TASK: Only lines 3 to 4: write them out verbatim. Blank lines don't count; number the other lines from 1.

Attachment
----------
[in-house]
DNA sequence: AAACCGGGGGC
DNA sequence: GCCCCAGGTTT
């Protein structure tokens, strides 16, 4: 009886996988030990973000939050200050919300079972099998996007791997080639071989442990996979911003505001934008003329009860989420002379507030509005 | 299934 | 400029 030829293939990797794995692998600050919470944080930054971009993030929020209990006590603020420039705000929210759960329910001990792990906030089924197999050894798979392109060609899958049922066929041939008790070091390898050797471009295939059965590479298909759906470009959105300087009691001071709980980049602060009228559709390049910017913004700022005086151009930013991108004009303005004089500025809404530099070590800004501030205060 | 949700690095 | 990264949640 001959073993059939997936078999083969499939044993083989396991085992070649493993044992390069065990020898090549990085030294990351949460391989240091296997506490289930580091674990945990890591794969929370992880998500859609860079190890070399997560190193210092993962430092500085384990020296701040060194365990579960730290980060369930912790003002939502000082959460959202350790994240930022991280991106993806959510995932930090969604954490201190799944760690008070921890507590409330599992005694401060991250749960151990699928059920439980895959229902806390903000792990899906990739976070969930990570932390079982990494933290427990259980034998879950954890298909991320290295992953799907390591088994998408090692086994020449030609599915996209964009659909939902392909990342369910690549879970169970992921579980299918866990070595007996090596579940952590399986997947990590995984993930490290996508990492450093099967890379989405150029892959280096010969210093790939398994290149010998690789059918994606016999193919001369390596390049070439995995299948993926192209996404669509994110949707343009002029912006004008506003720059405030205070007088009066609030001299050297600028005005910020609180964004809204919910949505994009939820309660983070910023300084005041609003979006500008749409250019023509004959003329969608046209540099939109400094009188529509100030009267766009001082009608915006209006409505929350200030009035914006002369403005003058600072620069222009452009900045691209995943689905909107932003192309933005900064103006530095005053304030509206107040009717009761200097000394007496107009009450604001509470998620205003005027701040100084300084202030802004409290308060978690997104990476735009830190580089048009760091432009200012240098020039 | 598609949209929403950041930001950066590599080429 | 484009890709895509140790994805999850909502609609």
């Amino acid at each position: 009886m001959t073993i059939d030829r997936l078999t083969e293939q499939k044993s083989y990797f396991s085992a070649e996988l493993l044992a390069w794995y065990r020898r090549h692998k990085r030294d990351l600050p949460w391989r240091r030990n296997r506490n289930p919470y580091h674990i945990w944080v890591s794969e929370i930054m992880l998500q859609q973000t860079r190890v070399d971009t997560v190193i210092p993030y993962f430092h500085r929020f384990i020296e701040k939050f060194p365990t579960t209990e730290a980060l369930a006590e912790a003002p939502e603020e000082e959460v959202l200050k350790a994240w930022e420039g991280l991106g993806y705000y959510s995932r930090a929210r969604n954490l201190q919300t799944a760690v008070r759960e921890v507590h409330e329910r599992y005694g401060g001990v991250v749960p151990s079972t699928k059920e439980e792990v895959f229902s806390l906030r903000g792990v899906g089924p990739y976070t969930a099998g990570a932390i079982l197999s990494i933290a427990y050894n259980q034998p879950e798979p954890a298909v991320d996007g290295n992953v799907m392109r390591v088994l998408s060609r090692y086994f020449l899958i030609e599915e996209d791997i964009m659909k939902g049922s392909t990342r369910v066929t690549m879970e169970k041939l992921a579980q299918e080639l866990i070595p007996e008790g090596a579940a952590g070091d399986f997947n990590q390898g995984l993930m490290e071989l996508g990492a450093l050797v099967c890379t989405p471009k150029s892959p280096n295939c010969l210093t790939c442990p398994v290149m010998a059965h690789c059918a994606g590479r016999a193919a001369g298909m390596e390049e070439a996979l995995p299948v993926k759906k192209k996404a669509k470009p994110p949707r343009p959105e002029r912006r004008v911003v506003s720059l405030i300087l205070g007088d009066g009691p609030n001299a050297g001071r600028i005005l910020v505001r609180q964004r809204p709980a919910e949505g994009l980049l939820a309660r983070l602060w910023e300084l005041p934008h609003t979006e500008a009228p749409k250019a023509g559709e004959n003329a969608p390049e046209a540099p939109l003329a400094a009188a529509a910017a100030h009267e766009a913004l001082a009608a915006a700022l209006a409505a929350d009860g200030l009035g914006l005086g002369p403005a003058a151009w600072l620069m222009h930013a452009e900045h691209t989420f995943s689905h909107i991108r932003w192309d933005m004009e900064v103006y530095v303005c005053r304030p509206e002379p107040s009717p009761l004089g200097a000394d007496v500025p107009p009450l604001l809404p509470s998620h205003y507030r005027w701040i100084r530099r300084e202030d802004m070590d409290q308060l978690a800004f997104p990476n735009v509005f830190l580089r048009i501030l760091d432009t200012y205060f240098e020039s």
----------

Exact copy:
DNA sequence: GCCCCAGGTTT
């Protein structure tokens, strides 16, 4: 009886996988030990973000939050200050919300079972099998996007791997080639071989442990996979911003505001934008003329009860989420002379507030509005 | 299934 | 400029 030829293939990797794995692998600050919470944080930054971009993030929020209990006590603020420039705000929210759960329910001990792990906030089924197999050894798979392109060609899958049922066929041939008790070091390898050797471009295939059965590479298909759906470009959105300087009691001071709980980049602060009228559709390049910017913004700022005086151009930013991108004009303005004089500025809404530099070590800004501030205060 | 949700690095 | 990264949640 001959073993059939997936078999083969499939044993083989396991085992070649493993044992390069065990020898090549990085030294990351949460391989240091296997506490289930580091674990945990890591794969929370992880998500859609860079190890070399997560190193210092993962430092500085384990020296701040060194365990579960730290980060369930912790003002939502000082959460959202350790994240930022991280991106993806959510995932930090969604954490201190799944760690008070921890507590409330599992005694401060991250749960151990699928059920439980895959229902806390903000792990899906990739976070969930990570932390079982990494933290427990259980034998879950954890298909991320290295992953799907390591088994998408090692086994020449030609599915996209964009659909939902392909990342369910690549879970169970992921579980299918866990070595007996090596579940952590399986997947990590995984993930490290996508990492450093099967890379989405150029892959280096010969210093790939398994290149010998690789059918994606016999193919001369390596390049070439995995299948993926192209996404669509994110949707343009002029912006004008506003720059405030205070007088009066609030001299050297600028005005910020609180964004809204919910949505994009939820309660983070910023300084005041609003979006500008749409250019023509004959003329969608046209540099939109400094009188529509100030009267766009001082009608915006209006409505929350200030009035914006002369403005003058600072620069222009452009900045691209995943689905909107932003192309933005900064103006530095005053304030509206107040009717009761200097000394007496107009009450604001509470998620205003005027701040100084300084202030802004409290308060978690997104990476735009830190580089048009760091432009200012240098020039 | 598609949209929403950041930001950066590599080429 | 484009890709895509140790994805999850909502609609």